Risk Aspects of Investment-Based Social Security Reform


The University of Chicago Press

Copyright © 2001 National Bureau of Economic Research
All right reserved.

ISBN: 978-0-226-09255-3


Chapter One

Asset Allocation and Risk Allocation

Can Social Security Improve Its Future Solvency Problem by Investing in Private Securities?

Thomas E. MaCurdy and John B. Shoven

Policy makers widely accept that social security faces a long-run solvency problem. The social security trustees publish a seventy-five-year forecast of the OASDI system's finances every year. Since the 1983 amendments, the forecast has gotten consistently more ominous. Figure 1.1 shows the intermediate-assumptions forecast for the trust fund balances in 1983, 1985, and 1998.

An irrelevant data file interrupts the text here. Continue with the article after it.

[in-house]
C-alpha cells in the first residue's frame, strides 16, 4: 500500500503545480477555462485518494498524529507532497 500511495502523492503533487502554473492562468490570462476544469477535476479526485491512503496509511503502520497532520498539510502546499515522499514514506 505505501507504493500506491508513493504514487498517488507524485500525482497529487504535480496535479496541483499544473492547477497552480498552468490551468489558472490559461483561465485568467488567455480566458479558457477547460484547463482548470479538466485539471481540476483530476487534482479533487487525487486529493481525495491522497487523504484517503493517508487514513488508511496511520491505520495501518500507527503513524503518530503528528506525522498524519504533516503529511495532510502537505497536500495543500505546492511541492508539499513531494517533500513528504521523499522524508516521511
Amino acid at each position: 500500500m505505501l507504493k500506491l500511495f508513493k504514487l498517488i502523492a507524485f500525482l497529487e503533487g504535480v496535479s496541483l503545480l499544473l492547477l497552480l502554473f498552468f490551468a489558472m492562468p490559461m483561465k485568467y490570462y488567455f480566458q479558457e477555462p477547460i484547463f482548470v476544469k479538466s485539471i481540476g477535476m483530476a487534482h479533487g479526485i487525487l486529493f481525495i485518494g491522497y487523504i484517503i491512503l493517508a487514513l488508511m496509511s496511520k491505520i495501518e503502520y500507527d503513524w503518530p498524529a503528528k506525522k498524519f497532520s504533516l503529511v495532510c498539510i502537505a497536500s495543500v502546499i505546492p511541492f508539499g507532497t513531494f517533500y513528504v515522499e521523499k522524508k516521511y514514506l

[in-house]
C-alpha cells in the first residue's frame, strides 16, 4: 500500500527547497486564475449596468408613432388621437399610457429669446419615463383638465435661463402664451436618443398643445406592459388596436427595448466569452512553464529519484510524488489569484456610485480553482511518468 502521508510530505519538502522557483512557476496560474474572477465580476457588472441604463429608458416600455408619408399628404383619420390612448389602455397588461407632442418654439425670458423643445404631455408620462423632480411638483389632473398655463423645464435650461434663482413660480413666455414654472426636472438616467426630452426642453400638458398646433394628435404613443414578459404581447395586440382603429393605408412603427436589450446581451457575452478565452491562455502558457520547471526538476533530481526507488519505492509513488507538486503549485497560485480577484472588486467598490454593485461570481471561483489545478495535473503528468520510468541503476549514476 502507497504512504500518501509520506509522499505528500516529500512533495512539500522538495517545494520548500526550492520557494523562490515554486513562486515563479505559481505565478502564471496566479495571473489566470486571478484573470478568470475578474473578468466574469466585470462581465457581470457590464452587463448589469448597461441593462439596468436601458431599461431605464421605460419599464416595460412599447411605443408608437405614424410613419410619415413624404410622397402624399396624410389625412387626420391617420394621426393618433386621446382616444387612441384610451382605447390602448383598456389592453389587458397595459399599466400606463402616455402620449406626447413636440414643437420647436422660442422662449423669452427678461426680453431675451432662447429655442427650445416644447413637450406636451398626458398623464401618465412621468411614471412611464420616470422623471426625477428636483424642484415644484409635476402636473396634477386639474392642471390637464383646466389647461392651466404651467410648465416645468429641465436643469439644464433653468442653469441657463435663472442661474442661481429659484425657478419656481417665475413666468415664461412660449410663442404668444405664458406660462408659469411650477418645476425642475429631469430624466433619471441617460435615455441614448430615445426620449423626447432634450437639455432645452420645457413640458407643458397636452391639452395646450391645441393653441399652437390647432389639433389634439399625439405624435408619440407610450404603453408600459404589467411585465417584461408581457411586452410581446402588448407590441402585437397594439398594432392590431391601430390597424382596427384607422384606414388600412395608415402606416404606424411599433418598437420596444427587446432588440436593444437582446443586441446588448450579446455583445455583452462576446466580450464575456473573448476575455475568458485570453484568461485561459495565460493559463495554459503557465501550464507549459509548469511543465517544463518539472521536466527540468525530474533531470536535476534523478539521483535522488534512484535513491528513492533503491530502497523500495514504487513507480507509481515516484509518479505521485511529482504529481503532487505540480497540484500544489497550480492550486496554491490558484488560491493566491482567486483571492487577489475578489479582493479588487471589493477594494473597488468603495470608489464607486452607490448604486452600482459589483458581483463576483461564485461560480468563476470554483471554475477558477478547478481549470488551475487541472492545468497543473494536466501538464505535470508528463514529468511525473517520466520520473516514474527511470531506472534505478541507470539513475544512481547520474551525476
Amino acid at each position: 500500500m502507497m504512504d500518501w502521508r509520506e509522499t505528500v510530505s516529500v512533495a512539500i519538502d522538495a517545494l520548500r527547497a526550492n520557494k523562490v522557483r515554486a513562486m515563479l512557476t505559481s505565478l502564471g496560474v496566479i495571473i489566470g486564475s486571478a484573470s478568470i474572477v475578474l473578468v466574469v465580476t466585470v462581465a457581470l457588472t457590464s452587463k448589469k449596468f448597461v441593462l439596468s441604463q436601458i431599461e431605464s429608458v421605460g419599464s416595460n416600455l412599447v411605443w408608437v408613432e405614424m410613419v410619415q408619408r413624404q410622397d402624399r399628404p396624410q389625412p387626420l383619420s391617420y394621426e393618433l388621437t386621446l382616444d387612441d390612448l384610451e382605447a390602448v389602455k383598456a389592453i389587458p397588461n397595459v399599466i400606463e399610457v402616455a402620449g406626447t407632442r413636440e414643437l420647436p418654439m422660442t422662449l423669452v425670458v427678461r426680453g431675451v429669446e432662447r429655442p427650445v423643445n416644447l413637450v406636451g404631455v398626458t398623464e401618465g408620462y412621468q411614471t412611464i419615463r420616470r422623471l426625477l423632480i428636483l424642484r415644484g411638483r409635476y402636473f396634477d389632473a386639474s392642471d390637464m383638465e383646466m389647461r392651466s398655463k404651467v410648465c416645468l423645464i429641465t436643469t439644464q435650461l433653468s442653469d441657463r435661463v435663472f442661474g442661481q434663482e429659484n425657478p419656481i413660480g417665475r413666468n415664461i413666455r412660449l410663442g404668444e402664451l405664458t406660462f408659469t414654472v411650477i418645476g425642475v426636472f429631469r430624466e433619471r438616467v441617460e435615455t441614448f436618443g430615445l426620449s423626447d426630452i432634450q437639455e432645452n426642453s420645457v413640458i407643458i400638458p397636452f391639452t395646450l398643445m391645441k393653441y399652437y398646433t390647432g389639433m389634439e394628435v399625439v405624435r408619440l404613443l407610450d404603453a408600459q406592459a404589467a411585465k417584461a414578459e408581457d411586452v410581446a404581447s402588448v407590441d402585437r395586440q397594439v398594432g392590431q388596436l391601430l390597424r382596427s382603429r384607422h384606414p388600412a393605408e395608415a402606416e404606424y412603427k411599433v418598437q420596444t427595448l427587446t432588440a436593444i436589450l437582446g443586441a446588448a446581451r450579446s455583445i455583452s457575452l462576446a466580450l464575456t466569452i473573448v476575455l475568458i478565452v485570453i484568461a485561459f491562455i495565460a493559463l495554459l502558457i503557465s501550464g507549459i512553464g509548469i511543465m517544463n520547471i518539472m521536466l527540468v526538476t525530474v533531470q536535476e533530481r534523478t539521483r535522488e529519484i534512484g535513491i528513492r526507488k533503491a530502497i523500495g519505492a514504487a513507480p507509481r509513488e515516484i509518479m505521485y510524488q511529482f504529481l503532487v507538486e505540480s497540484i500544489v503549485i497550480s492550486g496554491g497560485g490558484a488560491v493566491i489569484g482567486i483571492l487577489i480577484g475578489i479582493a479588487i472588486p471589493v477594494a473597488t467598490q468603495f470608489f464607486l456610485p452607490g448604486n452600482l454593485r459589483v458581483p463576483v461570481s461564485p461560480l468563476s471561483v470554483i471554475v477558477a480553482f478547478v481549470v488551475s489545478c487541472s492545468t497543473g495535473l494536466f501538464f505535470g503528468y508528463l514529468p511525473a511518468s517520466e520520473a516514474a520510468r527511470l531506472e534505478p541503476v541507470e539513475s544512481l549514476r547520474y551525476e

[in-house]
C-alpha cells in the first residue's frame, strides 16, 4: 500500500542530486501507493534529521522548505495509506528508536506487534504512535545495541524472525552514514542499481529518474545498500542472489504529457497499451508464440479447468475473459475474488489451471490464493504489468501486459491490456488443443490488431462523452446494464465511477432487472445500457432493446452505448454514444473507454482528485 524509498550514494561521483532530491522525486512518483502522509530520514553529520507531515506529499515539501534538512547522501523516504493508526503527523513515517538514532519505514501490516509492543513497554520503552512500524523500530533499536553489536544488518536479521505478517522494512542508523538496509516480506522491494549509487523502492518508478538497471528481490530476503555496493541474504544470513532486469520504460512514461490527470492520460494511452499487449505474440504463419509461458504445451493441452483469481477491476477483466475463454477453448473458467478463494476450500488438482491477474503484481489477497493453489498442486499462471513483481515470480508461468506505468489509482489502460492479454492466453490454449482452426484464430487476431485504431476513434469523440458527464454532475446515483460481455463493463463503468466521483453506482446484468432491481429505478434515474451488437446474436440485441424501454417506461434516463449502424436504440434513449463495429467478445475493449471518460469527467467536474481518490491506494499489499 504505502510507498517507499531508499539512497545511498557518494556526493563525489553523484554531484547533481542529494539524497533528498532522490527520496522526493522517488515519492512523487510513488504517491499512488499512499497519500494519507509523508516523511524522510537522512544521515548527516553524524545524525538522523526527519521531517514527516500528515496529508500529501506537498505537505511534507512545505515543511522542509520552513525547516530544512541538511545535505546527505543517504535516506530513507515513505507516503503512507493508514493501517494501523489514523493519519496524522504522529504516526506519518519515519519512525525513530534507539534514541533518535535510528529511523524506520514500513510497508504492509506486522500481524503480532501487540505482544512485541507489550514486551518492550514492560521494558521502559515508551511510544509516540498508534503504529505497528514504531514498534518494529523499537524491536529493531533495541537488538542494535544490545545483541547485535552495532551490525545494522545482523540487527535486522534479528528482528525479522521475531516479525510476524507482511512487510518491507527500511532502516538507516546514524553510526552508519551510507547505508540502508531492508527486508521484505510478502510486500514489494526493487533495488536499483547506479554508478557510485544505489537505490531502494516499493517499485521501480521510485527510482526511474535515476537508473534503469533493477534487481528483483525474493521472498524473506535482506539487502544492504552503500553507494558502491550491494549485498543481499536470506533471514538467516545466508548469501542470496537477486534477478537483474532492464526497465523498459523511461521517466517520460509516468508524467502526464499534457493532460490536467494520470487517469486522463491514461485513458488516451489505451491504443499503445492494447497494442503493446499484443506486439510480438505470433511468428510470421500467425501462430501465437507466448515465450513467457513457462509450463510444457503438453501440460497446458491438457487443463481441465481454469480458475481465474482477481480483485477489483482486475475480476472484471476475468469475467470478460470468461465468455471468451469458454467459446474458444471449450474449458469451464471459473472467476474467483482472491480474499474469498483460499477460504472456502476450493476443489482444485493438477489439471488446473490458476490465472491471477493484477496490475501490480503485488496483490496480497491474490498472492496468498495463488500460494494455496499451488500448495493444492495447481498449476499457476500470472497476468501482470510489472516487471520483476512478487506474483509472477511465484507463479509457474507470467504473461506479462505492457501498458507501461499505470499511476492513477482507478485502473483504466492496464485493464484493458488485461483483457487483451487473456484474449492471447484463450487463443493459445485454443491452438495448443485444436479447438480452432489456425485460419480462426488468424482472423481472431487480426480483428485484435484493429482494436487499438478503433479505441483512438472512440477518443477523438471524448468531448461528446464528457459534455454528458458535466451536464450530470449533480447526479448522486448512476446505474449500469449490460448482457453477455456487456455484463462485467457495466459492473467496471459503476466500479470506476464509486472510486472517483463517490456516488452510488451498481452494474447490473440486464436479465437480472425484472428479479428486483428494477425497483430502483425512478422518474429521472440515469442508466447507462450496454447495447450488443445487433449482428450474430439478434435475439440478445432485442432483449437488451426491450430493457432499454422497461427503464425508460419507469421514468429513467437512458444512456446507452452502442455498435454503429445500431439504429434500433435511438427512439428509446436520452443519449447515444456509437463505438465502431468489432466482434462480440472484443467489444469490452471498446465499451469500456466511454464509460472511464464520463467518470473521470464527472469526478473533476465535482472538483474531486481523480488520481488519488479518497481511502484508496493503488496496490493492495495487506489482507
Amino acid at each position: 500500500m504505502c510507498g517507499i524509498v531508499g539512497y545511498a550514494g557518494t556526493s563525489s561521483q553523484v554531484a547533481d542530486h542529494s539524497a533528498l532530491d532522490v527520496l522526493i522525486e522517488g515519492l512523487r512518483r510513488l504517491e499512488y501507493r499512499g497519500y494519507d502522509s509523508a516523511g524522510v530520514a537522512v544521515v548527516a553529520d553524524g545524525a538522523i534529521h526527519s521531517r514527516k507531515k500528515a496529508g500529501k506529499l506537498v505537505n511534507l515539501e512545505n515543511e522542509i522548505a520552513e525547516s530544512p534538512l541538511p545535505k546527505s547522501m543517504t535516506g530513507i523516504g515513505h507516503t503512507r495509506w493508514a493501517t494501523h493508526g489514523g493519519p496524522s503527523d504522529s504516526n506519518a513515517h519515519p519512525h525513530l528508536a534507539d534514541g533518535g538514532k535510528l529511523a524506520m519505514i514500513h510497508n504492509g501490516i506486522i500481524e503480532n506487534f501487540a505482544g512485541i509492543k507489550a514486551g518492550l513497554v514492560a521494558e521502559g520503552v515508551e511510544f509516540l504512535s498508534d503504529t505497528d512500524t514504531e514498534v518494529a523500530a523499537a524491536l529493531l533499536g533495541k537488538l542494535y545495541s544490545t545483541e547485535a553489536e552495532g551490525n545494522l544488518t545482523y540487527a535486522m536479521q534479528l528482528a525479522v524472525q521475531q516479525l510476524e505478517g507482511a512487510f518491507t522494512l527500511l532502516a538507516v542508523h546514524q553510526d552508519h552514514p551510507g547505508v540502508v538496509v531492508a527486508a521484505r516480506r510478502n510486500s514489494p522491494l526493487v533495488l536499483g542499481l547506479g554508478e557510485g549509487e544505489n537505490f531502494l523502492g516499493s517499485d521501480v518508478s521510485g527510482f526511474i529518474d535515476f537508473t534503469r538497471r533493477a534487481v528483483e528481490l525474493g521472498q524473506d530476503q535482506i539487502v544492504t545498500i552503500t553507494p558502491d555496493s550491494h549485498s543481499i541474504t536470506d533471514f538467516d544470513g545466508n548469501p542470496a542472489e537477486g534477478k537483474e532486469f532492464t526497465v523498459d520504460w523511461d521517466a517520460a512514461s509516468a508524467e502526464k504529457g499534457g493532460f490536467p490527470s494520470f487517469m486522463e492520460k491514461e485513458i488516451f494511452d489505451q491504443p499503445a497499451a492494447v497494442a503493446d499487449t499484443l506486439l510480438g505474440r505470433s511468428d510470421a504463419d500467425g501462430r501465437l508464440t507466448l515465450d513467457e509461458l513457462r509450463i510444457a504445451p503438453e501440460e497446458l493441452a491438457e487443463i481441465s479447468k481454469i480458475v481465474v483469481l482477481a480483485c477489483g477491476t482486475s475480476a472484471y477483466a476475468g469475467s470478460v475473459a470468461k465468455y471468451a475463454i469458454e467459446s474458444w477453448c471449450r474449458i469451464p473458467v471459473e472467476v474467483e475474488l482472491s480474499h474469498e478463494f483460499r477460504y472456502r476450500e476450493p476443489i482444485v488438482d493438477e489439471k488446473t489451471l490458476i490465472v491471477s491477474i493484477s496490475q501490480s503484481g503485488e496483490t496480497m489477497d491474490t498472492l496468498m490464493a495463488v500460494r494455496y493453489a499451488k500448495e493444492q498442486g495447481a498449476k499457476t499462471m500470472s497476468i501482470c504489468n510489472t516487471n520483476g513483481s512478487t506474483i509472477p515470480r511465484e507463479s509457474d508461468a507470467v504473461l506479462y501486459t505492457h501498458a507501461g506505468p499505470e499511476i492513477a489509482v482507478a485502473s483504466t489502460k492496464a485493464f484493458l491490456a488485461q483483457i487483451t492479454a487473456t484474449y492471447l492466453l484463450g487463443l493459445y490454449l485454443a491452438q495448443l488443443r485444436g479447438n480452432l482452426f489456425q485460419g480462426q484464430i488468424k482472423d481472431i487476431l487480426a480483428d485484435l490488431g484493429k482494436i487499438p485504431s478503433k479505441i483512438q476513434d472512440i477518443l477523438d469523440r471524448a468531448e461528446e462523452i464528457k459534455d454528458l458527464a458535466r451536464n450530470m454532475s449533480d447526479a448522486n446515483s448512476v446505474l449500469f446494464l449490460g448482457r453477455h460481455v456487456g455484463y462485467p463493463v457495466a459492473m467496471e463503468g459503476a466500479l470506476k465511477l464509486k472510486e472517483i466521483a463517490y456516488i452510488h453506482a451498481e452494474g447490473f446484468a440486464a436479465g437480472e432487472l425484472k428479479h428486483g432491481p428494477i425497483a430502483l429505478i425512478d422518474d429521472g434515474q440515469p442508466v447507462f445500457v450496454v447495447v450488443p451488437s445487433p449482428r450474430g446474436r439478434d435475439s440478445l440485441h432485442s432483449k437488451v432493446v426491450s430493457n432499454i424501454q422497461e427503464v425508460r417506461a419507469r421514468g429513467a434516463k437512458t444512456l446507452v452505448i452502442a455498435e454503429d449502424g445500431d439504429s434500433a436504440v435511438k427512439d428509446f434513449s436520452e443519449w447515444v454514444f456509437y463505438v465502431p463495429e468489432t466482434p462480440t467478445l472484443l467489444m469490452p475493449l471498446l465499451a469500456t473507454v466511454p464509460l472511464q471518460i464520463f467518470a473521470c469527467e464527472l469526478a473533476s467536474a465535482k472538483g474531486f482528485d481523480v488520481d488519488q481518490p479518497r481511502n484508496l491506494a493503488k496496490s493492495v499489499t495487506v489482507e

The trustees' 1998 report has the OASDI trust fund completely depleted in 2032 (when the youngest baby boomer, born in 1964, will be sixty-eight) rather than 2063 (when the same individual will be ninety-nine years old), the forecast that immediately followed the 1983 social security amendments. The report has as the intermediate or "best-guess" forecast that the system's income (not counting net interest income on the special issue bonds held in the trust fund) will fall short of its costs beginning in 2013. In 1999, the surplus was projected to be 1.52 percent of covered payroll, but this turns negative in 2013, and, by the end of the trustees' forecasting period (2075), the annual shortfall under the intermediate set of assumptions is forecast to be 6.43 percent of covered payroll. That means that, if we operated the system strictly on a pay-as-you-go basis, the payroll tax rate would have to be increased by 6.43 percentage points to achieve balance in 2075. The 2075 OASDI deficit (with the intermediate-assumptions forecast) amounts to 4.26 percent of GDP. One way to look at the financial solvency problem of social security is that the intermediate forecast is for fourteen years of modest and declining surpluses, followed by ever-growing deficits as far as the eye can see. Against that we have a relatively small trust fund (currently $760 billion) that generates roughly $40 billion of interest income but that is now forecast to be completely depleted by 2032, as shown in figure 1.1. Naturally, the financial situation for OASDI is much worse under the trustees' high-cost set of assumptions. With them, the date of OASDI trust fund exhaustion is 2022. The date when payroll-tax receipts first fall short of benefit payments is 2006, and the eventual shortfall of income to costs in 2075 is 16.04 percent of taxable payroll.